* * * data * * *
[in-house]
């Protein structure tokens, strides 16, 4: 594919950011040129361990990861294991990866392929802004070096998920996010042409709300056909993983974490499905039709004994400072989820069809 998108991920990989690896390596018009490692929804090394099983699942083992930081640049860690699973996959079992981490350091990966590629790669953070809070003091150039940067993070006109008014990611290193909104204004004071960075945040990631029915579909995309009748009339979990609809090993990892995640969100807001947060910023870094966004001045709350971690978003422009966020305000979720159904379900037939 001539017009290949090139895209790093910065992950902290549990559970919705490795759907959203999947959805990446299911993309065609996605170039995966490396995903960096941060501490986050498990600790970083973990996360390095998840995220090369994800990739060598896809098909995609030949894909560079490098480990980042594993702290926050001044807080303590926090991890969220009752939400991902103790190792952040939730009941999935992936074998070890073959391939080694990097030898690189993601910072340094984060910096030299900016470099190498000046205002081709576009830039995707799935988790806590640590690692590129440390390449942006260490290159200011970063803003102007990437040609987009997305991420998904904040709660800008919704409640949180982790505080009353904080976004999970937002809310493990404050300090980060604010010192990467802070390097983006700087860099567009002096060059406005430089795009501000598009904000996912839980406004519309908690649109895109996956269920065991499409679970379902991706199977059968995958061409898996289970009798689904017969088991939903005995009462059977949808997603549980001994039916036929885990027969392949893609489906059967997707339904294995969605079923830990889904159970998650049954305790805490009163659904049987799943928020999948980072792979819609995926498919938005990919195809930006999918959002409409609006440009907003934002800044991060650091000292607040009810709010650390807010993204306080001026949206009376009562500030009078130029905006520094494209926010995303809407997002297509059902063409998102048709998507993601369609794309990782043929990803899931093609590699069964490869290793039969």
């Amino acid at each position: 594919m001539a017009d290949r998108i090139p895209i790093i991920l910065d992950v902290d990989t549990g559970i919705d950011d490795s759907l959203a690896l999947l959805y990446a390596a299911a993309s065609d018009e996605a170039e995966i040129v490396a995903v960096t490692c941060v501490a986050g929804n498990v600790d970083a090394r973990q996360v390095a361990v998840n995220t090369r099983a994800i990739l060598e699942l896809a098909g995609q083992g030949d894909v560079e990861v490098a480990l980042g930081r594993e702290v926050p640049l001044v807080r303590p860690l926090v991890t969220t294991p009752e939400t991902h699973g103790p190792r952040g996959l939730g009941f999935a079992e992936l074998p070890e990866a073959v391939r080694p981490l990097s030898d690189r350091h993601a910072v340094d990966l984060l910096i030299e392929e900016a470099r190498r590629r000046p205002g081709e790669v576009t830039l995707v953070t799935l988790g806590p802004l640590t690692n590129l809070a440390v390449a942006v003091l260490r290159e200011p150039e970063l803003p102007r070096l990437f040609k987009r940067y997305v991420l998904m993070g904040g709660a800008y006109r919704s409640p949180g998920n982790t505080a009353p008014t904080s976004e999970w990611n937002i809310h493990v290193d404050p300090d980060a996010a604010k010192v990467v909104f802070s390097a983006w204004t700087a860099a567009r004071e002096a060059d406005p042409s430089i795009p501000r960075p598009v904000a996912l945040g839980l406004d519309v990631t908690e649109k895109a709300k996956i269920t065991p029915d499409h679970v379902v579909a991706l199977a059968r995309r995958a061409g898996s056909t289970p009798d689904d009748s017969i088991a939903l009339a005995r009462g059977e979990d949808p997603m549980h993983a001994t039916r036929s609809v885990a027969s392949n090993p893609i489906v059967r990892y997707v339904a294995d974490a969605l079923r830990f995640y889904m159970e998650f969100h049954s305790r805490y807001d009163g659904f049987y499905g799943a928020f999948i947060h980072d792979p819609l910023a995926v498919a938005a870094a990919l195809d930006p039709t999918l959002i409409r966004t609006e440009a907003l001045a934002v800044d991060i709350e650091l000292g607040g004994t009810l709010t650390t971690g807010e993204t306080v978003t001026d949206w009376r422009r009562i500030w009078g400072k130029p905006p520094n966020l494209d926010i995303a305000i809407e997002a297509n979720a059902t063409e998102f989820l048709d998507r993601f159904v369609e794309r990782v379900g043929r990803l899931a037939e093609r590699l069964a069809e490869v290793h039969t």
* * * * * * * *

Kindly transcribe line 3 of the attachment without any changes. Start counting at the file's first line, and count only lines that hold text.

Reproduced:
């Amino acid at each position: 594919m001539a017009d290949r998108i090139p895209i790093i991920l910065d992950v902290d990989t549990g559970i919705d950011d490795s759907l959203a690896l999947l959805y990446a390596a299911a993309s065609d018009e996605a170039e995966i040129v490396a995903v960096t490692c941060v501490a986050g929804n498990v600790d970083a090394r973990q996360v390095a361990v998840n995220t090369r099983a994800i990739l060598e699942l896809a098909g995609q083992g030949d894909v560079e990861v490098a480990l980042g930081r594993e702290v926050p640049l001044v807080r303590p860690l926090v991890t969220t294991p009752e939400t991902h699973g103790p190792r952040g996959l939730g009941f999935a079992e992936l074998p070890e990866a073959v391939r080694p981490l990097s030898d690189r350091h993601a910072v340094d990966l984060l910096i030299e392929e900016a470099r190498r590629r000046p205002g081709e790669v576009t830039l995707v953070t799935l988790g806590p802004l640590t690692n590129l809070a440390v390449a942006v003091l260490r290159e200011p150039e970063l803003p102007r070096l990437f040609k987009r940067y997305v991420l998904m993070g904040g709660a800008y006109r919704s409640p949180g998920n982790t505080a009353p008014t904080s976004e999970w990611n937002i809310h493990v290193d404050p300090d980060a996010a604010k010192v990467v909104f802070s390097a983006w204004t700087a860099a567009r004071e002096a060059d406005p042409s430089i795009p501000r960075p598009v904000a996912l945040g839980l406004d519309v990631t908690e649109k895109a709300k996956i269920t065991p029915d499409h679970v379902v579909a991706l199977a059968r995309r995958a061409g898996s056909t289970p009798d689904d009748s017969i088991a939903l009339a005995r009462g059977e979990d949808p997603m549980h993983a001994t039916r036929s609809v885990a027969s392949n090993p893609i489906v059967r990892y997707v339904a294995d974490a969605l079923r830990f995640y889904m159970e998650f969100h049954s305790r805490y807001d009163g659904f049987y499905g799943a928020f999948i947060h980072d792979p819609l910023a995926v498919a938005a870094a990919l195809d930006p039709t999918l959002i409409r966004t609006e440009a907003l001045a934002v800044d991060i709350e650091l000292g607040g004994t009810l709010t650390t971690g807010e993204t306080v978003t001026d949206w009376r422009r009562i500030w009078g400072k130029p905006p520094n966020l494209d926010i995303a305000i809407e997002a297509n979720a059902t063409e998102f989820l048709d998507r993601f159904v369609e794309r990782v379900g043929r990803l899931a037939e093609r590699l069964a069809e490869v290793h039969t």